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This entry is part 9 of 13 in the series Photography For Beginners

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VIDEO
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Here’s the video lesson, with an explanation of how aperture affects the light in your photograph and also how aperture affects your depth of field (i.e., how much of your photo is in or out of focus):

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NOTES
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** Aperture is like the pupil in your eye.  It controls how much light is let in and on to your camera’s sensor.

** Aperture is measured in f-stops:
f1.0  f1.4    f2.0    f2.8    f4    f5.6    f8    f11    f16    f22.

** F-stops are essentially the size of the hole in the lens that lets light in. The “2” in f2 is really the bottom of a fraction.  When a lens is set to f2, the hole in the lens is 1/2 as big as the lens is long. F4 is ¼ as big as the lens is long.   And f22 is 1/22 as big as the lens is long.

** When thinking about which f-stop lets in more light, it might help to think about measuring-cups.  Do you want a hole big enough to let in a half cup of light or 1/8 cup of light?    Which f-stop lets in more light, f2 or f8?

** Aperture also affects depth of field.

** The wider (larger) the hole the fewer things will be in focus.  F2 will give you an image with fewer things in focus than f22.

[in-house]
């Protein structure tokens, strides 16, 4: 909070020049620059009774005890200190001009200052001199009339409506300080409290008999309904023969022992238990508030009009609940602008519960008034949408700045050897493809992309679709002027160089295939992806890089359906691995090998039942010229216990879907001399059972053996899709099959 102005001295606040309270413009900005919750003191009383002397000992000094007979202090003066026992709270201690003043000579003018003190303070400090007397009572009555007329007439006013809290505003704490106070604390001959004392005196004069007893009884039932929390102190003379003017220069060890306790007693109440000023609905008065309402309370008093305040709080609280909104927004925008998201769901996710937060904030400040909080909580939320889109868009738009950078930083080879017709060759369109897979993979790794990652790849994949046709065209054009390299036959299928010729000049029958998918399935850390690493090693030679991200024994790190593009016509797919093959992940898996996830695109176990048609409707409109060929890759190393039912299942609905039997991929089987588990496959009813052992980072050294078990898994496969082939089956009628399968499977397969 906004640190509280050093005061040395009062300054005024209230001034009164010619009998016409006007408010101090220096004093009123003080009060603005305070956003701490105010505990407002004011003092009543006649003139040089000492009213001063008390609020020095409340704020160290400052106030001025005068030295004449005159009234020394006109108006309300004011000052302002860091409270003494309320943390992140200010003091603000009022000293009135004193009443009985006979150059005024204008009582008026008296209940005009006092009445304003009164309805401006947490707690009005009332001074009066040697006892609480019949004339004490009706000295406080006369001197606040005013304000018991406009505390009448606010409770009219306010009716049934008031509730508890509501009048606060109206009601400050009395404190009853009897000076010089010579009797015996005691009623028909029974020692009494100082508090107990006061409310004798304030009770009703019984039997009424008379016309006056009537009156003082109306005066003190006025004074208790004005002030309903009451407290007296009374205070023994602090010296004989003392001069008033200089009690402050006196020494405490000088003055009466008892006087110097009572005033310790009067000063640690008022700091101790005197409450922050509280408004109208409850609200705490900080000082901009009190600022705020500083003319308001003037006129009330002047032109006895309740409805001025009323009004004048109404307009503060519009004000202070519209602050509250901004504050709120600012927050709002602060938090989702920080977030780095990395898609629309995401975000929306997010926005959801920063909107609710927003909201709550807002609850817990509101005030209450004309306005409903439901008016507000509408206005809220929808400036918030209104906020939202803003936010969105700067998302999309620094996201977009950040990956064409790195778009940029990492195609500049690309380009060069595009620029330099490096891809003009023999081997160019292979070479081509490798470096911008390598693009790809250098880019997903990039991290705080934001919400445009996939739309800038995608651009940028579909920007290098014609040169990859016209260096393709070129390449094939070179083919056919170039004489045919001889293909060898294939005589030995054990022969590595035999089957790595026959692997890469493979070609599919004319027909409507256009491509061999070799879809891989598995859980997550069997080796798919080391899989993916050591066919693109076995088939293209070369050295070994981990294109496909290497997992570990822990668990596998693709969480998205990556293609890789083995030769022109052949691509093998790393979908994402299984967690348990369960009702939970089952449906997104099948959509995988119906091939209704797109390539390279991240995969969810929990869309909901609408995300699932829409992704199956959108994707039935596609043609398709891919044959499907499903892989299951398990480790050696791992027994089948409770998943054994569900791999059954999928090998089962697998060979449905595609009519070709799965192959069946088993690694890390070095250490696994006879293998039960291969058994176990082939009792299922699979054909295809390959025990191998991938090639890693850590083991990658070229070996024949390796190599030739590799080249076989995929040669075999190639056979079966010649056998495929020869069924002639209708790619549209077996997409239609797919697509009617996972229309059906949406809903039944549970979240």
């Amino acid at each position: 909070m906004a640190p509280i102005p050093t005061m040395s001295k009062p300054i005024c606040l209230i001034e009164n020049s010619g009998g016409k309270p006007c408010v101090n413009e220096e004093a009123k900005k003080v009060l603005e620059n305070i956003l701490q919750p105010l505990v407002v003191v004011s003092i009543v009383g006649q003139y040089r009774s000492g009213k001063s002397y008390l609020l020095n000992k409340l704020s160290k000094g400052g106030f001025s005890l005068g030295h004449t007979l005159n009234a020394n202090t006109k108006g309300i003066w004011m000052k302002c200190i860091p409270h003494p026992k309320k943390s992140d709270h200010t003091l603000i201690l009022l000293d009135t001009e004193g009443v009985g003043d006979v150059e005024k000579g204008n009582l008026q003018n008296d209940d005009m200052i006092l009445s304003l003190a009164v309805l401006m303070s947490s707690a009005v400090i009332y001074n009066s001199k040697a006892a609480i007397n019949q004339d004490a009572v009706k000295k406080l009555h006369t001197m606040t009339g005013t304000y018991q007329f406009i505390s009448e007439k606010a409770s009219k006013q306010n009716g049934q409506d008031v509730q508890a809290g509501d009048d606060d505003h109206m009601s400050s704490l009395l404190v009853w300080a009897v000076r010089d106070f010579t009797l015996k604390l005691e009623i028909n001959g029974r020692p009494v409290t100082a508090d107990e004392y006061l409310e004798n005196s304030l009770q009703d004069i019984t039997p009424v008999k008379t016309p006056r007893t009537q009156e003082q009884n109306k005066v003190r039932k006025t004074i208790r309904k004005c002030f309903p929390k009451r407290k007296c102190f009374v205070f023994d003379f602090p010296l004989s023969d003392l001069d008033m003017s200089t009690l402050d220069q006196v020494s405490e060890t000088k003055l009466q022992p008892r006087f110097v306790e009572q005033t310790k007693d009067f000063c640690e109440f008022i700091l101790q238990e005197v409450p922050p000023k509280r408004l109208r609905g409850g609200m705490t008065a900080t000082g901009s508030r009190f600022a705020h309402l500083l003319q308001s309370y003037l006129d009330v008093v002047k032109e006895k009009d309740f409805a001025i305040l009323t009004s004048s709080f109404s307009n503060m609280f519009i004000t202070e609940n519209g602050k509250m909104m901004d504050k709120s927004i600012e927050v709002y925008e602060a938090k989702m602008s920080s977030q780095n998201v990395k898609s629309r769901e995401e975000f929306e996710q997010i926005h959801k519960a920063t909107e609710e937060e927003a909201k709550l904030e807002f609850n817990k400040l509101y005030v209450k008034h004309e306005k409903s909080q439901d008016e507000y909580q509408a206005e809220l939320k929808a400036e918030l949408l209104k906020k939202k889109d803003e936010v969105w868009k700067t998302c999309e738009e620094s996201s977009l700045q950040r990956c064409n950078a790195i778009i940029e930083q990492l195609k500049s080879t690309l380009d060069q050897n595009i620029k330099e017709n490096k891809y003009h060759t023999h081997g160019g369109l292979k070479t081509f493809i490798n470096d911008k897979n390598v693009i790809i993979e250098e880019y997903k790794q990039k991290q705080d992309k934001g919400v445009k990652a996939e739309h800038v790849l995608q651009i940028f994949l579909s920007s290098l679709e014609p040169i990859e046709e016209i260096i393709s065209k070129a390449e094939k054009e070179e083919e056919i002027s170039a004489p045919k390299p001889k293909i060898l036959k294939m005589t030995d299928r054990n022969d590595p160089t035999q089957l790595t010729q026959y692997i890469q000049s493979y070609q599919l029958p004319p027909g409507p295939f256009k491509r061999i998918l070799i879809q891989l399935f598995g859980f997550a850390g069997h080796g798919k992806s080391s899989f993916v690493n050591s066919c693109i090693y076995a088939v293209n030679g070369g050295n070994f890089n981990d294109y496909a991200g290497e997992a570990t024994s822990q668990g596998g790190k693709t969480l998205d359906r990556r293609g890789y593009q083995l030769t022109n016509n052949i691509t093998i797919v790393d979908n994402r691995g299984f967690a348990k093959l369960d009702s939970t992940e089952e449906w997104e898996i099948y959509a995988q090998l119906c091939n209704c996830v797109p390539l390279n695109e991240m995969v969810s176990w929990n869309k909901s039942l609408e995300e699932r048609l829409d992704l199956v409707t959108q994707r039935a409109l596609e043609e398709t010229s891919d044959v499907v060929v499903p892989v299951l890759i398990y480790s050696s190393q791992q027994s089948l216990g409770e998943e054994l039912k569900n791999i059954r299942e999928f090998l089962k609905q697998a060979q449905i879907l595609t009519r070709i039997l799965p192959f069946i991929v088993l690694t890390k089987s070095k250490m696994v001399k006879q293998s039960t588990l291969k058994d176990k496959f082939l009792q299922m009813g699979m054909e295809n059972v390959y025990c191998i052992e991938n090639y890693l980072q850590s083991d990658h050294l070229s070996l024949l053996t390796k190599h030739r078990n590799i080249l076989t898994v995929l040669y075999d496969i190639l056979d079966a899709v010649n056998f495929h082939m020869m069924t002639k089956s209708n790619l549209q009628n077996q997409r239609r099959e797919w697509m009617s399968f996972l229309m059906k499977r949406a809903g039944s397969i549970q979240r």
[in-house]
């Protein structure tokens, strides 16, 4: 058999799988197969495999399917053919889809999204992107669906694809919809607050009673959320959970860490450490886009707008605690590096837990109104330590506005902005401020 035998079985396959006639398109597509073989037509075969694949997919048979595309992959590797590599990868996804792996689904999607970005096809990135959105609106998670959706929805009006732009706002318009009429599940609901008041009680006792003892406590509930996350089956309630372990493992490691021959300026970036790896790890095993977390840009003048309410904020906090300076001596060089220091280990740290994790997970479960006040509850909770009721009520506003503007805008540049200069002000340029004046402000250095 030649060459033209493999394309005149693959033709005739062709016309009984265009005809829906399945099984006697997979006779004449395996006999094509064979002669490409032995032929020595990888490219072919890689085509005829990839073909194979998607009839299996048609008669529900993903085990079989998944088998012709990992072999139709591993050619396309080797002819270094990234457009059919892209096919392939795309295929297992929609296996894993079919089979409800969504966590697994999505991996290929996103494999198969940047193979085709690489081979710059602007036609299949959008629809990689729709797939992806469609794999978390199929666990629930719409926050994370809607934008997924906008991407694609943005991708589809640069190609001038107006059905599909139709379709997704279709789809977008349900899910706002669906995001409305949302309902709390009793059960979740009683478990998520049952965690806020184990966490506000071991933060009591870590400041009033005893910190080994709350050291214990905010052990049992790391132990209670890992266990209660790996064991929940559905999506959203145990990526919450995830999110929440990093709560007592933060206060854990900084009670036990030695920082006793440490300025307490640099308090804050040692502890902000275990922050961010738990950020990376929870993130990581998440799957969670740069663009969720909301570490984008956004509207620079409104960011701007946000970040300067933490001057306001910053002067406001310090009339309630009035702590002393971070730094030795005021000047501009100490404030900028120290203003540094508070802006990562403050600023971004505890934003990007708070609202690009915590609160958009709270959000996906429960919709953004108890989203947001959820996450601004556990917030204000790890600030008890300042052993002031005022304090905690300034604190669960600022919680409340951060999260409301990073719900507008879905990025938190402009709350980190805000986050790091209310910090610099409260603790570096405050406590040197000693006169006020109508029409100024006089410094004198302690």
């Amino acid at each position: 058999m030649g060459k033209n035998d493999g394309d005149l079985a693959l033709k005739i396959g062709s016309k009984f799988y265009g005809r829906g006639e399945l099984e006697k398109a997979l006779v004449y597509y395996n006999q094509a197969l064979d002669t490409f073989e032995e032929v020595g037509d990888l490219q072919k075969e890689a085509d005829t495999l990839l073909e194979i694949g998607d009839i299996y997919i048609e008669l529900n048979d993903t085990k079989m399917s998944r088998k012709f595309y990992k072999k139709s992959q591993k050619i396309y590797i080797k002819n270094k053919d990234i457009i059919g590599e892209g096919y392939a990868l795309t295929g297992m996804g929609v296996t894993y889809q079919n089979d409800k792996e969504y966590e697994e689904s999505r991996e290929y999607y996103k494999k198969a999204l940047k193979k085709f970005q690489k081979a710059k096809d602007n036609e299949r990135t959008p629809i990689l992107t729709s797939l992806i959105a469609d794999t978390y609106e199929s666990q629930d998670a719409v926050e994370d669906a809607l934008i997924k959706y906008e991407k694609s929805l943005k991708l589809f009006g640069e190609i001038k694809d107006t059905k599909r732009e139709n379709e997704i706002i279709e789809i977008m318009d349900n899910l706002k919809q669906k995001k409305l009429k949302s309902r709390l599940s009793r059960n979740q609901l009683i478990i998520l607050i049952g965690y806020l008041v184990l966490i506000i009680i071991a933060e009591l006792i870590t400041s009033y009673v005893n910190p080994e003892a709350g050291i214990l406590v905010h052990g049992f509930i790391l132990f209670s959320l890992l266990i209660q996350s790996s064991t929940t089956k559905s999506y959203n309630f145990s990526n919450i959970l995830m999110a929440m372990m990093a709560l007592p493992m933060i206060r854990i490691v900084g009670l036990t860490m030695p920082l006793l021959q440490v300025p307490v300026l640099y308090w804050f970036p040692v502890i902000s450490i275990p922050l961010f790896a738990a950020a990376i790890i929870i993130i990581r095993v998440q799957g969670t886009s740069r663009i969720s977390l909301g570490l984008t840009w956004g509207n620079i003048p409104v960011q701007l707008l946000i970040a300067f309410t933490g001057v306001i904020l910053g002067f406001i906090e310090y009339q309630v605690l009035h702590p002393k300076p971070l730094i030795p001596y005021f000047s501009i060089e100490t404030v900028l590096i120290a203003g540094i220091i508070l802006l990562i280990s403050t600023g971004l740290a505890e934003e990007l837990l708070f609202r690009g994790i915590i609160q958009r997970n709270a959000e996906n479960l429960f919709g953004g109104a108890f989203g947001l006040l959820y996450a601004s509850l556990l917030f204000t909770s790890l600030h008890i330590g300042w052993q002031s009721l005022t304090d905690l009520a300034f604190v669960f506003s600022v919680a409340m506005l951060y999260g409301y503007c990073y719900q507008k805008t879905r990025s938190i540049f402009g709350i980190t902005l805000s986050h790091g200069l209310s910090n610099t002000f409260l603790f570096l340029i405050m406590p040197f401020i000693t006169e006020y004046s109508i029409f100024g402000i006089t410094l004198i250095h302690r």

** One way to help remember your f-stops is to think about the number of things you want in focus.  Just two petals on a flower in focus – think f2 or another small f-stop number.  Twenty-two flowers in a field in focus – think f22 or a large f-stop number.  This might be easier for you to remember than thinking: First, I want only a little in focus, so that means I need a small opening which means a large f-stop number because 1/22 is smaller than ½.

** Remember, 90% of the time, your camera will make a better decision for you than you can make yourself.  Put your camera in Program mode so that the flash stays off when you turn it off (flash can often ruin an otherwise saleable shot), and let the camera decide your aperture.  The other 10% of the time, know that aperture controls how much light gets into your lens and on to your camera’s sensor and it affects your depth of field – how much of your photo is in sharp focus.

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FURTHER RESOURCES
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** Correct Blurry Photos

** What it Means if You Have a Fast Lens

[Editor’s Note: Learn more about how you can turn your pictures into cash in our free online newsletter The Right Way to Travel.  Sign up here today and we’ll send you a new report, Selling Photos for Cash: A Quick-Start Guide, completely FREE.]

Series Navigation<< Photography for Beginners: Understanding ExposurePhotography for Beginners: Understanding Shutter Speed >>

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